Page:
Although Naomi has lived in the United States since she was 21, she still fondly remembers her favorite dessert growing up in Japan. Now, she’s introducing it to the Salt Lake City community through her small business, Prin-Ya Custard. 

Spice Kitchen Entrepreneur, Naomi, business owner of Prin-Ya Custard
Spice Kitchen Entrepreneur, Naomi, business owner of Prin-Ya Custard
Photo: IRC in Salt Lake City

“I wanted to make the Japanese pudding, that's what we call it," she said. "I grew up eating it. It’s one of the most popular desserts in Japan." 

Naomi is one of the dozens of immigrant, refugee, and new American entrepreneurs that have launched or grown their small business with support from Spice Kitchen Incubator, a program of the International Rescue Committee (IRC) in Salt Lake City. 

Spice Kitchen Incubator supports aspiring food entrepreneurs through every step of starting their own businesses. Participating entrepreneurs receive training in business management, connections to market opportunities, and affordable commercial kitchen space. Each entrepreneur is able to participate in programming for several years and graduates only when they feel ready to embark on their own. Even after graduation, Spice Kitchen alumni have access to program resources if they need them. 

When Naomi was first accepted into her Spice Kitchen cohort, she worked with a friend to launch their idea for a Bento box business. But when her friend moved away unexpectedly, Naomi didn't want the opportunity to go to waste. She knew she had to rise to the challenge of continuing on her own. 

“I tried to keep that Bento box business but very quickly realized I cannot do it by myself,” she said. “[I thought] what can I do by myself? Just one item. And what one item am I confident making? Dessert.” 

Naomi was already an experienced businesswoman when she entered the Spice Kitchen Incubator program, having once owned a used bookstore. But food entrepreneurship was entirely new to her. Spice Kitchen gave her a better understanding of everything she needed to do to get her new business off the ground.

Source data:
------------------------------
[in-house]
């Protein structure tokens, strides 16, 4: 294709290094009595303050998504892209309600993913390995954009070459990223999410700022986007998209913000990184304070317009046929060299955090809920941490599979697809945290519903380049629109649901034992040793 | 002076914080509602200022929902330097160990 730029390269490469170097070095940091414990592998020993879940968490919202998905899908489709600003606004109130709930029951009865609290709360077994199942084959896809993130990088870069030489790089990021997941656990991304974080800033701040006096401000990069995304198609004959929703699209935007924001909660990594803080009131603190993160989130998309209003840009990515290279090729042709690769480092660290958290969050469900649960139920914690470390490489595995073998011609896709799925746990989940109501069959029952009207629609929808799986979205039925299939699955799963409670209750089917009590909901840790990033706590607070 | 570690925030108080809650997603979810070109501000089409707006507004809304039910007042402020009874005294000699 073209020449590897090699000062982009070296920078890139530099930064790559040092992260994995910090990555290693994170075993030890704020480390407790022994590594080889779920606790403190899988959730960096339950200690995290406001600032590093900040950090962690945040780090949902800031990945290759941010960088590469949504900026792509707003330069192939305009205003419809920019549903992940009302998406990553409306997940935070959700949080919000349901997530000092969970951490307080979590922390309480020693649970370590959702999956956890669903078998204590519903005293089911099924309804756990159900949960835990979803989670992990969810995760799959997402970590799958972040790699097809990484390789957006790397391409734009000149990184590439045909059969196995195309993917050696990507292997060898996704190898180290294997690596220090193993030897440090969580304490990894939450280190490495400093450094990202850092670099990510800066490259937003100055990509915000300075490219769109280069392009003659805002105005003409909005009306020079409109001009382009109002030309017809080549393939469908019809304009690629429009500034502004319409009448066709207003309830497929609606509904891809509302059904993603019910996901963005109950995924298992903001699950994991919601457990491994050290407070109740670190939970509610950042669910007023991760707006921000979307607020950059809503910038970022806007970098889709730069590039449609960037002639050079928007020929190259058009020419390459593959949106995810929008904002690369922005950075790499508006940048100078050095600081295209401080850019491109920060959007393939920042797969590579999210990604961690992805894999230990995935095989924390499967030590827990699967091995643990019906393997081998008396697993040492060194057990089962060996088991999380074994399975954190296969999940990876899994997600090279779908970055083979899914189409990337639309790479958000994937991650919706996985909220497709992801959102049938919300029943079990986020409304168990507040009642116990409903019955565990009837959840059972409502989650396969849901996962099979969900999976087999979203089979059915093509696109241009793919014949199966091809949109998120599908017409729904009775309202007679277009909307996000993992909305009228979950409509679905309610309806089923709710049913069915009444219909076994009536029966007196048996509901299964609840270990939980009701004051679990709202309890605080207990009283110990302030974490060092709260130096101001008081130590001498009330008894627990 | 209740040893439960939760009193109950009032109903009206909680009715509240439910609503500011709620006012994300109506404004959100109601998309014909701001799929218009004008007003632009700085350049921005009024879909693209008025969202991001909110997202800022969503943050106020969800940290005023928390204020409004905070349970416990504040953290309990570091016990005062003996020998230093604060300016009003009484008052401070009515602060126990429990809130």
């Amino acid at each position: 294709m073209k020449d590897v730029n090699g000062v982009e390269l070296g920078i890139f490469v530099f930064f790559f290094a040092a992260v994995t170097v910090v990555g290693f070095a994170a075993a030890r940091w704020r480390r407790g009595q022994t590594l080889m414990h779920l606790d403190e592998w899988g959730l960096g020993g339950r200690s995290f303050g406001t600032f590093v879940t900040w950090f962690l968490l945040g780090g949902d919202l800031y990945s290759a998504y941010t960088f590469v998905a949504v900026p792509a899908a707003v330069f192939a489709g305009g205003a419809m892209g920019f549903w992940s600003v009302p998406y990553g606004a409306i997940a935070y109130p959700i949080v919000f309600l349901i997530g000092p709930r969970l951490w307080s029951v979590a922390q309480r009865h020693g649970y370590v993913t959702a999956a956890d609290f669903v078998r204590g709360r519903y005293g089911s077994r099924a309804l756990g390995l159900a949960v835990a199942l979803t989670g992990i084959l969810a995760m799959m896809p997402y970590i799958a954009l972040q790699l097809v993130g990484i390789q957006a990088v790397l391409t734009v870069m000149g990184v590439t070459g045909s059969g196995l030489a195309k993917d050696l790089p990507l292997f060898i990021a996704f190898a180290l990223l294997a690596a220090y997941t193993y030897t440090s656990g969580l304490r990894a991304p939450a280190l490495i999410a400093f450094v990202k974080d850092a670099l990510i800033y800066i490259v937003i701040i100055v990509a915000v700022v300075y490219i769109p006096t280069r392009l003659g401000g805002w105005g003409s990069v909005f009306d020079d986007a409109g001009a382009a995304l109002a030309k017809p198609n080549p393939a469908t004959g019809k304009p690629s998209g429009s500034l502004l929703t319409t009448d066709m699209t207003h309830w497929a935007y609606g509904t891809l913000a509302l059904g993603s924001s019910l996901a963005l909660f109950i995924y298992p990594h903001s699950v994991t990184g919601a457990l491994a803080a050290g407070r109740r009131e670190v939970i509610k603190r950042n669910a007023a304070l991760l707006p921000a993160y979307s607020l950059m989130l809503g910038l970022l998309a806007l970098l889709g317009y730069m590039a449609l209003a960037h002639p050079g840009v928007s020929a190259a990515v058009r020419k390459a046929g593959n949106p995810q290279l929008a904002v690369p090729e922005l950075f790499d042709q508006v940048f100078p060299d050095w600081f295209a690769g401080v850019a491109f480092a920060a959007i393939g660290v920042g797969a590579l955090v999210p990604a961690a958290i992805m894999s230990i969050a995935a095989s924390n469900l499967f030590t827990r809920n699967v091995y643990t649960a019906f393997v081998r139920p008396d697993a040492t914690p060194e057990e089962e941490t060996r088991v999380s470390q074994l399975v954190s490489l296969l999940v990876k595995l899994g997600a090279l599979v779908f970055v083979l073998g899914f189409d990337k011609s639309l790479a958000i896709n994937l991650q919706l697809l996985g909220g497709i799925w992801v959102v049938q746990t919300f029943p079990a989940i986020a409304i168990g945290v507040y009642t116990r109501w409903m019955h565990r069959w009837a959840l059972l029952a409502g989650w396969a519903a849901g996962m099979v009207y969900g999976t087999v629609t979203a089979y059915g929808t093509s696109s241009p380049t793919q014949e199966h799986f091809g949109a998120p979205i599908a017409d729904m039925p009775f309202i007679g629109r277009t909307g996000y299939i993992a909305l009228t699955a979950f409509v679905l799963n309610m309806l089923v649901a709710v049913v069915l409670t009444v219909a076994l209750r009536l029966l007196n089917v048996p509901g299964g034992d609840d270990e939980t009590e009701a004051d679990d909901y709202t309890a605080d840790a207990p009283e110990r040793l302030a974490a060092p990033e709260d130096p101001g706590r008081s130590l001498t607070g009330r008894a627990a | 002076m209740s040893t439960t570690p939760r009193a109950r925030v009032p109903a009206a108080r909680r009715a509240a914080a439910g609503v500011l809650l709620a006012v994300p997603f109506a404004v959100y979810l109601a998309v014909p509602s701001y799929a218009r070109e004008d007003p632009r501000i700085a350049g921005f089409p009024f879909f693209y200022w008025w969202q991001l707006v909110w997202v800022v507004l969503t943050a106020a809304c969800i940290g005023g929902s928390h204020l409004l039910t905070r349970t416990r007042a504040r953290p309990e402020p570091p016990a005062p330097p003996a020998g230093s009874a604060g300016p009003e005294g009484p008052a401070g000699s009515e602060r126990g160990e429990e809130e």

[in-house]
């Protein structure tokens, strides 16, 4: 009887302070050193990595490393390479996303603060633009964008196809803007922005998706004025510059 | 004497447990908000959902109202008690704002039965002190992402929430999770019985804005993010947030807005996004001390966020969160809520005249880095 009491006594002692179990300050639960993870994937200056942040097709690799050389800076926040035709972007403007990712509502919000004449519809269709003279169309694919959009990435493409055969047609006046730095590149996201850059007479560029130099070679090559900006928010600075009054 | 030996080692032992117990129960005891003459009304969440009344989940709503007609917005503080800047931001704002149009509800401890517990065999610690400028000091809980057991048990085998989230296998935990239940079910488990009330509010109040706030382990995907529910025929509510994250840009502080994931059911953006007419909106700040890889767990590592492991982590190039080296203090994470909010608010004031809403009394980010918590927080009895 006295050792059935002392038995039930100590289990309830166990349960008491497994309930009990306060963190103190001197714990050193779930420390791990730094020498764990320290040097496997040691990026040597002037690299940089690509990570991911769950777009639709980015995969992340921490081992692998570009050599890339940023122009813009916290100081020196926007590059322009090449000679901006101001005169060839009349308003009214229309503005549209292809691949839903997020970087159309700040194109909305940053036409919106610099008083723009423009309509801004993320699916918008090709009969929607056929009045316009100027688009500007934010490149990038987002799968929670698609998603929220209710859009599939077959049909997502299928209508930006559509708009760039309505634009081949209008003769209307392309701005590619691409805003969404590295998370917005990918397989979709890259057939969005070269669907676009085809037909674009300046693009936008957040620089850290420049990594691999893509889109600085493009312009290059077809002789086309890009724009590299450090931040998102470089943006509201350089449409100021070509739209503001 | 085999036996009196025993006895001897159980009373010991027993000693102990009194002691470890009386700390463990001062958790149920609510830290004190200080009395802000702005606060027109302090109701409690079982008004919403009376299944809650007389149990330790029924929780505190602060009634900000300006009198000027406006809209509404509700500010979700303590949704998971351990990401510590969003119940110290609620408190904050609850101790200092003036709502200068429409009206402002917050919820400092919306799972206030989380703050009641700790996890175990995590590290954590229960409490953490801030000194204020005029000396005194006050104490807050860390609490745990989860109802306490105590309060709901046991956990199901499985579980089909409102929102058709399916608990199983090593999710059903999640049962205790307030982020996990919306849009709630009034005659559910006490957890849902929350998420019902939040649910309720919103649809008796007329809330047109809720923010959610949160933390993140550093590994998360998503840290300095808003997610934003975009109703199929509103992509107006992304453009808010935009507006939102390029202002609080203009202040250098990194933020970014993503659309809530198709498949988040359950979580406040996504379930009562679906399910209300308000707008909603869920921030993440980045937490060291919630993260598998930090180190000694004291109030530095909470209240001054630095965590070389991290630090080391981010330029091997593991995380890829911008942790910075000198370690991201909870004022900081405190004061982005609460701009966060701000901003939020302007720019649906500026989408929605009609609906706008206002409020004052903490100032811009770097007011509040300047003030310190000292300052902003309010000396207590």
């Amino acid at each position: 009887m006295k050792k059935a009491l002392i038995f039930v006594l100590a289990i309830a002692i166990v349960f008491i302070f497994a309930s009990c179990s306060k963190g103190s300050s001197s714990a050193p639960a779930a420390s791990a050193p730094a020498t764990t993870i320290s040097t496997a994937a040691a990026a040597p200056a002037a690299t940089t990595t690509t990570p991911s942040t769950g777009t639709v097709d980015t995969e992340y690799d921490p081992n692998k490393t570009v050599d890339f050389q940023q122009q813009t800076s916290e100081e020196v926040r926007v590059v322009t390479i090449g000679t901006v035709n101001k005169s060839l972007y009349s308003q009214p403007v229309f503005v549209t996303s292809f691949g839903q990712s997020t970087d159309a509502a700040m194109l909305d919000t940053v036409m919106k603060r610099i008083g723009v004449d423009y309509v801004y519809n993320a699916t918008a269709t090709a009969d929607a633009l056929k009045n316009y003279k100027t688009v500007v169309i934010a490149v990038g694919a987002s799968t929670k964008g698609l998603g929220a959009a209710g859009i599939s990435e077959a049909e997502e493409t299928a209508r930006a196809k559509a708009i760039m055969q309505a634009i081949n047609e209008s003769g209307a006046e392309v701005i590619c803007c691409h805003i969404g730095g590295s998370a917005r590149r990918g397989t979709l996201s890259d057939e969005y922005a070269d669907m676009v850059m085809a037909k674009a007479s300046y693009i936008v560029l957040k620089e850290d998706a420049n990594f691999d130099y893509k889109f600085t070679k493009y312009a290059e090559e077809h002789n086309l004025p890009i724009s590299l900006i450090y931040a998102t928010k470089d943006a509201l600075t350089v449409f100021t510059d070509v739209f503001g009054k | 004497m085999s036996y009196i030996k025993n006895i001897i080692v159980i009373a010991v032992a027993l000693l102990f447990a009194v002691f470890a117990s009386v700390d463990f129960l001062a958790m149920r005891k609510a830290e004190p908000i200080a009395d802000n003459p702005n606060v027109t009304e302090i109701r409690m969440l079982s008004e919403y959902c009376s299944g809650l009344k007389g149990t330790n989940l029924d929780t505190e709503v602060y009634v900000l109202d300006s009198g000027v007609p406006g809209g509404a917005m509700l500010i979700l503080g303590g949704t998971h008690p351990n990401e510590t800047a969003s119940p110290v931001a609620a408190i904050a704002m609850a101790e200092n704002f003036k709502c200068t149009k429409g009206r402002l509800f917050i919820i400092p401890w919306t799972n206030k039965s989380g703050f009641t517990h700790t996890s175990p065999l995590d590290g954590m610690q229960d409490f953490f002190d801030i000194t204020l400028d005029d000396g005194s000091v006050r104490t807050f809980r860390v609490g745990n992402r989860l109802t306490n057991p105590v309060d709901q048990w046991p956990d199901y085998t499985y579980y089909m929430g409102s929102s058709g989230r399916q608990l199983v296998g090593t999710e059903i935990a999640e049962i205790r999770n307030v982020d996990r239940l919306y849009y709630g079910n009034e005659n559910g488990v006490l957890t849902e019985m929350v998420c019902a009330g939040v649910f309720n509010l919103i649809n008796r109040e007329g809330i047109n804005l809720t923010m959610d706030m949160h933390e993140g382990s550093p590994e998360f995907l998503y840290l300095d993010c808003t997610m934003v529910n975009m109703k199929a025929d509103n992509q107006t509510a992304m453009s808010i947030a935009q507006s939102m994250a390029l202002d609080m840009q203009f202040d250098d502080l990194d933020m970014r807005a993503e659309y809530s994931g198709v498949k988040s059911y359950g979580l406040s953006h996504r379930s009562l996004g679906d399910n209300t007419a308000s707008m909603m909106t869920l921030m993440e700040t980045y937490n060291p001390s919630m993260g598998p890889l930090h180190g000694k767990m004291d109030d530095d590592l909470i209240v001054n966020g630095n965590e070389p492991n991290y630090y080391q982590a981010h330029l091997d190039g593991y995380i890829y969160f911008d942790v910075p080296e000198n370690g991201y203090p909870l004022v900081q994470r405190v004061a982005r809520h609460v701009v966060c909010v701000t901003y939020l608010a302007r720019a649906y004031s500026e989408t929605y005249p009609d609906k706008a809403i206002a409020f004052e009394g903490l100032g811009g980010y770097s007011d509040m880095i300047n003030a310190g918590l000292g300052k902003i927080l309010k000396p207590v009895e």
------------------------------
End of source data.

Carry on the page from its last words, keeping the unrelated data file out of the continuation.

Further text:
“[Spice Kitchen] was so helpful,” she said. “They’d meet with [me] every week. It was like going to school.” 

Unlike many chefs who come to Spice Kitchen Incubator, Naomi had no prior culinary experience. It took several months for her to perfect her recipe. 

“It took forever to make a batch,” she laughed. “I burned a lot of pots.” 

One thing that sets Prin-Ya Custard apart is that many of the custards are vegan. Noticing the growing popularity of vegan food, Naomi realized it wouldn't be too hard for her to make custards that were dairy-free. 

“A lot of Japanese recipes have soy milk-based custard. So I thought, well, maybe I can make a vegan version... it became more popular than my original.” 

Naomi is also conscious of Prin-Ya Custard's environmental impact. Although it’s more expensive, she packages her products in reusable glass jars instead of single-use plastic cups. She also uses fresh, local ingredients for her desserts. 

“I use local eggs and local milk for the baked custard,” she explained. “For vegan flavors, local chocolate companies’ cacao powder, local tea shops’ tea. And then for the full fruity ones I buy local fruits from the farmer’s market. It supports local businesses and community and it also has less carbon footprint.” 

People can find Naomi at the Liberty Park Farmer's Market on Thursday evenings, attracting new customers by offering free samples from her stand. 

Spice Kitchen Entrepreneur, Naomi, business owner of Prin-Ya Custard
Prin-Ya Custard is Naomi's dessert shop! This is one of her classic dishes.
Photo: IRC in Salt Lake City

She describes this as the most rewarding part of her job: nothing is quite like seeing the excited look on the face of a new customer after trying her custard for the first time. Although some people are still hesitant about vegan alternatives, she’s found that most who are willing to try it are pleasantly surprised. 

“Interesting thing is, I have them taste both. And now I will say 90% of non-vegan people like the vegan one.” 

Although she never expected to own a food business, Naomi is thankful for the opportunities provided by Spice Kitchen Incubator and the support of the local community. 

"My customers have been so kind,” she said. “I’m so grateful for that.” 

To support Prin-Ya Custard, order from Spice Kitchen by calling (801) 201-0919 or find it at a local business: Broadway Theatre, Hello Bulk Markets, Jade Market, Sugarhouse Coffee, and Neighborhood Hive all sell Prin-Ya custards. Follow Naomi on Instagram and Facebook!  

Learn more about Spice Kitchen Incubator and their commitment to new American entrepreneurs by visiting